Word of the Week

receive (verb)


Meaning –to be given, presented with or paid


Example of using it in a sentence: "Have you received your homework package, yet?”


Synonyms: to be awarded, to have conferrer on one


It can also mean: suffer, experience, or to be subject to


Synonyms: to sustain, undergo, encounter, go thought, be subjected to


It can also mean: greet or welcome a visitor formally


Synonyms: usher in, admit, entertain


Spelling Tip – those of you have been with us for a while will have spotted that this is a Latin word with the prefix ‘re’ meaning ‘again’ and the root meaning ‘take’. In the past, castles, forts and houses had a main gate - then a door in to the main building, so you would “take the visitor through the door again” – you received them. The spelling problem comes from that random letter ‘i’. Lots of older people will tell you that that it is ‘i’ before ‘e’ except after ‘c’. That rule is ok - apart from over 900 exceptions leaving lots of us struggling with the ‘ie’ or ‘ei’ combinations. I think of it as ‘e’ has come to visit, ‘i’ meets him and takes him through the door ‘v’ to the other side.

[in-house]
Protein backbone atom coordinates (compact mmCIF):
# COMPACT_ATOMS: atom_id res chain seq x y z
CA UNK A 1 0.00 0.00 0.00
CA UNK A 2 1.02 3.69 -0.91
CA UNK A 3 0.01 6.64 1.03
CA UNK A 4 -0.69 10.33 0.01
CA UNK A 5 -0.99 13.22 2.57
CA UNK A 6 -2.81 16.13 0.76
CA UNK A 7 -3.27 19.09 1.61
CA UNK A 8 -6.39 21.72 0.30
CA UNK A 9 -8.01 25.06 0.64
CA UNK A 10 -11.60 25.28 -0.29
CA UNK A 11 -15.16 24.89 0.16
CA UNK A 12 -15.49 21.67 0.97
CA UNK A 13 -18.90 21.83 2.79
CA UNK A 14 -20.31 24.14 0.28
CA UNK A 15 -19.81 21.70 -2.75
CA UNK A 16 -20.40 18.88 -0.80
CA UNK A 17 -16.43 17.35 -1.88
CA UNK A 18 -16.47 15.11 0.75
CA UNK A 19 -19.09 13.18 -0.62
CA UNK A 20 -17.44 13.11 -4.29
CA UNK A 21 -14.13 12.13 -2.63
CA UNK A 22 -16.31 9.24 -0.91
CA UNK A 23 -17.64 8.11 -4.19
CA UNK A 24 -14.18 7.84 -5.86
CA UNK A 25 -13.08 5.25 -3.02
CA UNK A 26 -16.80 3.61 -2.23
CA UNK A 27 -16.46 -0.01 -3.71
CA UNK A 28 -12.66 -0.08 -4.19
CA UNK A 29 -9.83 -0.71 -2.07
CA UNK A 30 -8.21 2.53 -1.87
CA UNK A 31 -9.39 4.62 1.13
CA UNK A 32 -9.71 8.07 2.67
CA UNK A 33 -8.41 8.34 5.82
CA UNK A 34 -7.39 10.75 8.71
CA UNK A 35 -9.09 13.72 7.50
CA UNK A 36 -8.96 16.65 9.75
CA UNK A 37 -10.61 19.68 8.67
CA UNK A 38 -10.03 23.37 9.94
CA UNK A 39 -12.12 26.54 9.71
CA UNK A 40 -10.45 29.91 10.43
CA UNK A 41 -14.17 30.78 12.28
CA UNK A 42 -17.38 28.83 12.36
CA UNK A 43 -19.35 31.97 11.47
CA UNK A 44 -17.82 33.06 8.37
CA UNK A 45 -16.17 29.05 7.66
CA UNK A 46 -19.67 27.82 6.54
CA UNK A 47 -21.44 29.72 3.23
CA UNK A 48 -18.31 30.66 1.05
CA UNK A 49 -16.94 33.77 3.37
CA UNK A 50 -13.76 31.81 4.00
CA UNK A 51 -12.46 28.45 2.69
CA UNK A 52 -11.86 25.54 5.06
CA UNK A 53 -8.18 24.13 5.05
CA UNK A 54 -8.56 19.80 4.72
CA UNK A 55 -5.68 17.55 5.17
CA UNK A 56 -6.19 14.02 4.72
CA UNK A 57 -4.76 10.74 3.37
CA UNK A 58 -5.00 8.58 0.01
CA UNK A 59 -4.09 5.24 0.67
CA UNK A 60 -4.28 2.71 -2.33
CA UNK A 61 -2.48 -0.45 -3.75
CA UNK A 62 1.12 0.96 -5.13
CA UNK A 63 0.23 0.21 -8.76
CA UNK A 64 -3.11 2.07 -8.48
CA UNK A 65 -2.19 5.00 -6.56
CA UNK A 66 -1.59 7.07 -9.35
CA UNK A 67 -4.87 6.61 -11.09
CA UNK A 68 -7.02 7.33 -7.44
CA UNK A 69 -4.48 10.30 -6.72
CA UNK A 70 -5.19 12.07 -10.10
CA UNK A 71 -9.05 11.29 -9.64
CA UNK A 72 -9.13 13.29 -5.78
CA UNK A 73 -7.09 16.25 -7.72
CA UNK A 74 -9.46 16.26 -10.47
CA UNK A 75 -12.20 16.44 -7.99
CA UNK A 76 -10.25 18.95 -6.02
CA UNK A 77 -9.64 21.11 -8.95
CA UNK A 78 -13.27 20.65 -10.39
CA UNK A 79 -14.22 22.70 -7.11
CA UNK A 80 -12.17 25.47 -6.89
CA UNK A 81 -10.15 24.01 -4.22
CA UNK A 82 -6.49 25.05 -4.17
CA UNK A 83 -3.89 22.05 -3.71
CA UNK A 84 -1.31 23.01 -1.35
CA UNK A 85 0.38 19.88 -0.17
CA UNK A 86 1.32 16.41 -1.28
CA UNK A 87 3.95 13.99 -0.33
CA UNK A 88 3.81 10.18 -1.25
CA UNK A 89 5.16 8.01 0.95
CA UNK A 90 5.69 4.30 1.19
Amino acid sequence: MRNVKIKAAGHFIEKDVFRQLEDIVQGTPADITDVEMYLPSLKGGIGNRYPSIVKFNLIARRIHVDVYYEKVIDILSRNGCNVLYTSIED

re + c + e + i + v + e


Use the word as many times throughout the week as you can. This can be verbally, in your written work or listen out for other people using it.



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